The Turning Tide is a hymn to a sea passage of world-historical importance. Combining social and cultural history, nature-writing, travelogue and politics, Jon Gower charts a sea which has carried both Vikings and saints, invasion forces and furtive gun-runners, writers, musicians and fishermen.
The divided but interconnected waters of the Irish Sea – from the narrow North Channel through St George's Channel to where the Celtic sea opens out into wide Atlantic – have a turbulent history to match the violence of its storms. Jon Gower is a sympathetic and interested pilot, taking the reader to the great shipyards of Belfast and through the mass exodus of the starving during the Irish Famine in coffin boats bound for America. He follows the migrations of working men and women looking for work in England and tells the tales of more casual travellers: sometimes seasick, often homesick too.
The Irish Sea is also a place with an abundant natural history. The rarest sea bird in Europe visits its coasts in summer while the rarest goose wings in during winter. Jon Gower navigates waters teeming with life, filled with seals and salt-tanged stories and surveyed by seabirds.
At a time when Irish affairs feel like they are building towards an historic crescendo, he tells the story of the people who have crossed these waters, and who live on their shores. Lyrically written and deeply considered, this is a remarkable and far-reaching book.
Jon Gower grew up in Llanelli, Wales and studied English at Cambridge University. A former BBC Wales' Arts and Media correspondent, he has been making documentary programmes for television and radio for over 30 years. He has over thirty books to his name, in both Welsh and English. His last trade book in English, The Story of Wales, with an introduction from Huw Edwards, was published to accompany a landmark BBC series broadcast in 2012. He lives in Cardiff, Wales, with his wife Sarah and two daughters, Elena and Onwy. He is currently a Hay Festival International Fellow.
"Fascinating, spellbinding, erudite and great fun – every page made me want to walk out the door and go look at the Irish Sea."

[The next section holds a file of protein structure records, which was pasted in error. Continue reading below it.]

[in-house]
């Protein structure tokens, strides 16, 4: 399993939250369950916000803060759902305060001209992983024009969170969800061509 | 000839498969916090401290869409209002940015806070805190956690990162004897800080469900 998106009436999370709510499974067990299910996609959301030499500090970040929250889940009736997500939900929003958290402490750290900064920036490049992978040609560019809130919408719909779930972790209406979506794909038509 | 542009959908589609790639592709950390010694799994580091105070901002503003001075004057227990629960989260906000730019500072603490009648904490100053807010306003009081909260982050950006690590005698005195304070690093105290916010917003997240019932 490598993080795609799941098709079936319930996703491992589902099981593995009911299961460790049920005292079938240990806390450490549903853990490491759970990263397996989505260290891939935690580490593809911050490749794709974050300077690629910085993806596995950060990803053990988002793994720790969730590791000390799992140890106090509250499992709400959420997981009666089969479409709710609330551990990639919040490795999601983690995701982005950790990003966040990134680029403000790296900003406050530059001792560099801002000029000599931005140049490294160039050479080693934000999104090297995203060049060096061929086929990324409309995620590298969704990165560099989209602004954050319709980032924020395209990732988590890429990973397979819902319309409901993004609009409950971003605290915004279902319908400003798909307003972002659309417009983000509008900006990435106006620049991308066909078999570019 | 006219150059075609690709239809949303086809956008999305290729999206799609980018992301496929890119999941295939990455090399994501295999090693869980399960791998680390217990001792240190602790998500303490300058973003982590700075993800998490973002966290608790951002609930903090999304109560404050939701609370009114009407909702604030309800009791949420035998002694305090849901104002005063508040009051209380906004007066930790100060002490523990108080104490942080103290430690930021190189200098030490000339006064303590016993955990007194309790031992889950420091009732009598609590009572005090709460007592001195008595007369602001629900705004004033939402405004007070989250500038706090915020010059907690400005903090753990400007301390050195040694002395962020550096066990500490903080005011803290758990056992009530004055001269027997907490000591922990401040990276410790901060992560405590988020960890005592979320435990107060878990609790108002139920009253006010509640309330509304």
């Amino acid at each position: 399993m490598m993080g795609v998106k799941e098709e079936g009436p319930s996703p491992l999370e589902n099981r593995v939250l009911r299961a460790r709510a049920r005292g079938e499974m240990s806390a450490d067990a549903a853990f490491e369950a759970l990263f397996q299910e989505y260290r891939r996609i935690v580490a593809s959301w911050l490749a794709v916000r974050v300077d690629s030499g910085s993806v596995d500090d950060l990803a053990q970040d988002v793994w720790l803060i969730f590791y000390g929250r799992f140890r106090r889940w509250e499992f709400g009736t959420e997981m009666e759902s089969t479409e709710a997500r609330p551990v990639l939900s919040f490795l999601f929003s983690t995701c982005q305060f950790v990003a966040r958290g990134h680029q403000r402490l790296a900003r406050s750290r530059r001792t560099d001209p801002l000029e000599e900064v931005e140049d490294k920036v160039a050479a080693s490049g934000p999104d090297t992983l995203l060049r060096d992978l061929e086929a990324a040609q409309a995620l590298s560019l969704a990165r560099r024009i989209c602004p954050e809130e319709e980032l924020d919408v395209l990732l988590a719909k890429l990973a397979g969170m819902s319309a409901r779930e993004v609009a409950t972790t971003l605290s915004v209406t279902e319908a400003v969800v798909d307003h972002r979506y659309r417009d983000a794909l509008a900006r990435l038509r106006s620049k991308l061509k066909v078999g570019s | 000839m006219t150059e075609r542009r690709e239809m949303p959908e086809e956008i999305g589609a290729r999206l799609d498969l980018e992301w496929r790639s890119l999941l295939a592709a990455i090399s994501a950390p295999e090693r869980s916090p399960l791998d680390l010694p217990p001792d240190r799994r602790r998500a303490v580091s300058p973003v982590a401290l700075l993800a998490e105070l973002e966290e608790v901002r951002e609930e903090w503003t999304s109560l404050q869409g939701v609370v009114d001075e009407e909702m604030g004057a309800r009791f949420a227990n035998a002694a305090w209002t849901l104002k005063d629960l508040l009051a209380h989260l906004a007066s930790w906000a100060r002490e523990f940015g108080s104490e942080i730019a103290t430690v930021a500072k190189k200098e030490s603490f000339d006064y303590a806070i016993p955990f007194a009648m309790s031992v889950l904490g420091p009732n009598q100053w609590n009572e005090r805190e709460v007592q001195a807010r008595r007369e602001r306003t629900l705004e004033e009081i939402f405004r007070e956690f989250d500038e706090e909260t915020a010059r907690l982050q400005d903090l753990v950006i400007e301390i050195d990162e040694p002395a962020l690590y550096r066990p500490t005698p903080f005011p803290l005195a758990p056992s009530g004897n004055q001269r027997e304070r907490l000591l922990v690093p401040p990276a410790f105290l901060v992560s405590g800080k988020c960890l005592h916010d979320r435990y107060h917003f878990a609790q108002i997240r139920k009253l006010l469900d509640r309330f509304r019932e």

– Roddy Doyle
"As full of life and vitality as the sea itself."
– Nicholas Crane, author of The Making of the British Landscape
"The Irish Sea has found her bard. This is a dazzle of storytelling, an enthralling trove of history and a joyful work of travel and reportage, singing with the love of the sea. Nobody can tell a tale like Jon Gower."
– Horatio Clare, author of Down to the Sea in Ships
"A beautifully absorbing read encompassing aeons of human and natural histories. What a remarkable, generous, compendious achievement."
– Neil Hegarty, author of The Story of Ireland
"Contagious with delight and fascination. The seeming informality, the twinkle-in-the-eye in the telling, the gentle provocation make it a joy to read. Jon's perhaps brought into a being a new class of book, for it's nothing if not a "Racontography.""
– Cynan Jones, author of Stillicide
"In prose as glittering as the ocean itself, Gower unearths the saints and smugglers, the birds and bards that have inhabited this salty kingdom. In The Turning Tide, the Irish Sea roars with a unique passion and character."
– Mike Parker, author of All the Wide Border
"An elegant, engrossing portrait of the turbulent Irish Sea. Bursting with detailed natural history and stories of conquest, love, tragedy, and poetry alike, and so teeming with life, you can't stop reading."
– Bathsheba Demuth, author of Floating Coast